- Don't miss the available Services Browser, which allows you to browse (within the editor) any CFCs *or* web services, seeing their methods, arguments, and more. I've blogged more about this to walk you through the oft-missed web services feature, which I'll note is similar to what's in DW.
- Don't overlook creating a Server connection. Sometimes people complain that some of the asserted "powerful and unique features" of CFB just "don't work" for them. For them, I'll note that you really HAVE to create a Server connection for your projects. That's an optional step when creating a new project, but if you overlook it, many things just won't work. It's this server connection (and the related RDS connection) which allow the IDE to talk to the server to get info on the CFCs on your server, the DBs and their tables/columns, etc., not to mention the features for starting/stopping the server, connecting to its admin, etc. I point to several blog entries that discuss that point about the need for defining servers in my Hidden Gems talk.
- For all its features, some complain of performance problems. As Adam noted in his entry, many have been fixed first in the final release and then in the recent updater. Beyond that, though, the CFB docs do have still more addressing this specifically. See the section "Optimizing ColdFusion Builder Performance".
- Finally, it should be repeated that because CFB is based on Eclipse, there is a whole world of Eclipse extensions that can and do add still more functionality, generally for free.
- Indeed, there is more to CFB in the way of features of Eclipse itself, as well as the Aptana plug-in that's included with it. So it would behoove one to look into those more. I point to some resources for exploring those more in my Hidden Gems talk.
Lots more tips, tricks, and traps
Indeed, that Hidden Gems talk (whose content is available online as both a PDF and a recording) offers still more about some of the features I list above (including doc or blog links), and it offers still more in the way of tips, tricks, and traps in working with CFB.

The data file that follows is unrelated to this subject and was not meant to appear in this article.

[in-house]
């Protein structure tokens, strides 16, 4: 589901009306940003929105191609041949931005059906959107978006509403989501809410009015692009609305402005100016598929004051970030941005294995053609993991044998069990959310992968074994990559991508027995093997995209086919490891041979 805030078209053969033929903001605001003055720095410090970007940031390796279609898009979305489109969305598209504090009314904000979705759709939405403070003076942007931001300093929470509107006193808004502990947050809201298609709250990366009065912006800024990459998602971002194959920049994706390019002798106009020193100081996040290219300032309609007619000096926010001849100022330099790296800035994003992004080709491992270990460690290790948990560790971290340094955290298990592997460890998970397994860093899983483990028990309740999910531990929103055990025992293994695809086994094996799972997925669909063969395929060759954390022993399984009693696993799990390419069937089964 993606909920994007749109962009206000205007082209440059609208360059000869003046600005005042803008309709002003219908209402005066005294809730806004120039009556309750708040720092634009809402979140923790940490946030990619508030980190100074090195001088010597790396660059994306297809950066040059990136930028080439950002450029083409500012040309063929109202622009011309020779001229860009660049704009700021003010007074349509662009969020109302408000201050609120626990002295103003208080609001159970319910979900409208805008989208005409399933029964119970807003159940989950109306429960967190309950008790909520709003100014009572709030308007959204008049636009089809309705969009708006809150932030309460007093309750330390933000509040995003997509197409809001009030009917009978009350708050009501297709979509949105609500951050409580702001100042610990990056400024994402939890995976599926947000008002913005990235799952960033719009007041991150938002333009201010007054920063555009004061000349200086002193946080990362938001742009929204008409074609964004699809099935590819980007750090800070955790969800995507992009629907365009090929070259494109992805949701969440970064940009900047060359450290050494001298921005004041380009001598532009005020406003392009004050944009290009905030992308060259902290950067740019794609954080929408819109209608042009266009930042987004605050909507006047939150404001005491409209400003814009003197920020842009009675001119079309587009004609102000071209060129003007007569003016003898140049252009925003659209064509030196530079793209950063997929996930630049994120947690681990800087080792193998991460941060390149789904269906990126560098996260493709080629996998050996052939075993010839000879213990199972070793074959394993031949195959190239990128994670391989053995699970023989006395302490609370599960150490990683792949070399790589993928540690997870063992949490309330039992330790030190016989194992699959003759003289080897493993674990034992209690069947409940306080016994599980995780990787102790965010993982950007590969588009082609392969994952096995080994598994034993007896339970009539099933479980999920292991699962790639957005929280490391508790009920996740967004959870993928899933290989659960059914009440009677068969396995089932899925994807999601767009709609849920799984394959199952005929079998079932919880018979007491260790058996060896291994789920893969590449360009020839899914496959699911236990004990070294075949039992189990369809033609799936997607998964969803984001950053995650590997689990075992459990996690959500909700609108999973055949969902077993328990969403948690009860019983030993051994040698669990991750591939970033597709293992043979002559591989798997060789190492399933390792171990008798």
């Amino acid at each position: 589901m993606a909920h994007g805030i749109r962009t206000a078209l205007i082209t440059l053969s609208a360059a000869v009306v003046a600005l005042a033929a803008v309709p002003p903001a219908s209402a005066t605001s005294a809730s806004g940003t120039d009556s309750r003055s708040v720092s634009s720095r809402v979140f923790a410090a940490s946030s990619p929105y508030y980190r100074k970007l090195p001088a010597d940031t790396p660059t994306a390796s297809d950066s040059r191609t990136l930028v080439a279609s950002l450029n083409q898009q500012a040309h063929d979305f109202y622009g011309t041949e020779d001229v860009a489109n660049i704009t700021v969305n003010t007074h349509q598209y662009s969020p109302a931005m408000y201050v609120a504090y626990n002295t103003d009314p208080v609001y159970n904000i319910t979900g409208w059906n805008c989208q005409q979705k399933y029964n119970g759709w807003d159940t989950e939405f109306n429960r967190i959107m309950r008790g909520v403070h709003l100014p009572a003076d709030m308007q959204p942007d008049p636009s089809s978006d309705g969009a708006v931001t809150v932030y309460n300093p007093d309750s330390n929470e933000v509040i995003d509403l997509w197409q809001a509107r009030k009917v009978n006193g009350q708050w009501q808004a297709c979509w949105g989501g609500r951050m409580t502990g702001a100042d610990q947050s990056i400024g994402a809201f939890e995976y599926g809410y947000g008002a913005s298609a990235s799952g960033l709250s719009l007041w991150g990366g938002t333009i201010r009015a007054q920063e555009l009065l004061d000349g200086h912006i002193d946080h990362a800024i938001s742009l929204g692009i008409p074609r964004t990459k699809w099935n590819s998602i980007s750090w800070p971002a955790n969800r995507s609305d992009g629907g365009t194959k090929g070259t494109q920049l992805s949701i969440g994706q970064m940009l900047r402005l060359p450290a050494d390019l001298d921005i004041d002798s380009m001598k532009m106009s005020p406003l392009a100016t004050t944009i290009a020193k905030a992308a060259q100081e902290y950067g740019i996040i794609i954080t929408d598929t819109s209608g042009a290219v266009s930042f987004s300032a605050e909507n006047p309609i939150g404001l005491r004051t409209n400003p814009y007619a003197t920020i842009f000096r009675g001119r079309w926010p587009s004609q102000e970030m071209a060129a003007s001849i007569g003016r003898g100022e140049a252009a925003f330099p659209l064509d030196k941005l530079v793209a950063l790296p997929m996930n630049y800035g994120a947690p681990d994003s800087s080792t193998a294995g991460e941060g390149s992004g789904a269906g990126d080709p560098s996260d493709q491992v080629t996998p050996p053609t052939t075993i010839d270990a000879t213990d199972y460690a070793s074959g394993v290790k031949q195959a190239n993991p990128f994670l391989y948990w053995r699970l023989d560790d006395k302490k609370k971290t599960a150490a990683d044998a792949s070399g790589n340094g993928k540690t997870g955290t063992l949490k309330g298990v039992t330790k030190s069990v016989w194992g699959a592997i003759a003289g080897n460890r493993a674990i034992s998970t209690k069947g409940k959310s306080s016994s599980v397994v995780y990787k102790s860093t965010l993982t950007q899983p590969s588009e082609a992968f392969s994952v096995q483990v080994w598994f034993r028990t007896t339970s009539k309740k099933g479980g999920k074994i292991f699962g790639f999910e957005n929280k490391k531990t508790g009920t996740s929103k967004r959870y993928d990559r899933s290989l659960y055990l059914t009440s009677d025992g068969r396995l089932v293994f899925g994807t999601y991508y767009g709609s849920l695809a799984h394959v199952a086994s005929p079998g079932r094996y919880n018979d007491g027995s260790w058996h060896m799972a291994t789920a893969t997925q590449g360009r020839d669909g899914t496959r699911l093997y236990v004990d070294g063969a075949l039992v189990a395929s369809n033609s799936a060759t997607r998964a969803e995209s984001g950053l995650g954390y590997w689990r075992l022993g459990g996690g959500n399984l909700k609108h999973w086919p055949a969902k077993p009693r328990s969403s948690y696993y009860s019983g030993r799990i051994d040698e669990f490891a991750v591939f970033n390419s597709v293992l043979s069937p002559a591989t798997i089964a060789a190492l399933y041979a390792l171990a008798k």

It's not really meant to address the "why buy CFB" question, but instead tries to help those who've used it (or tried) to be more aware of what's possible. It's addressed to both those new to Eclipse-based editors and also to those who've been using them already.
This is indeed a challenge for any resource trying to speak about CFB (whether a blog entry or the CFB docs). How much should be presumed? It's that challenge which leads, I think, to the state of things where some feel that their concerns are not addressed.
Lost cause for some?
Finally, when I first asked about whether someone had put together such an entry, I got some feedback (surprisingly staunch) that it seemed pointless to bother trying to "preach to the unconverted", and that if they didn't get it, it was their loss. As I wrote in reply:
I appreciate that sentiment, but I do believe there are some in that "hater" crowd who are just misinformed, and don't really appreciate all that it adds for them. More than a few (still!) accuse it of being just a rip off of CFEclipse. Of course, you and I (and many here) know that's a gross simplification--and not true, anyway.
But as long as they think that, or more important as long as they don't fully understand what it can do for them, they will continue to resist.
No doubt, there are some for whom no amount of persuasion will cause them to "get up off their wallet", as my wife would say. We can't do much for them, but I do want to "fight that good fight" for those who can be reached.
Tell people about Adam's entry whenever you can
So I hope that Adam's entry, and any others that may exist (and perhaps this one and my talk) will help with that.
But also I hope people will bookmark Adam's entry and point it out whenever you see people complain (on lists/forums/in twitter) about "why should I buy/have to pay for CFB"? I think the conversation is an important one to have.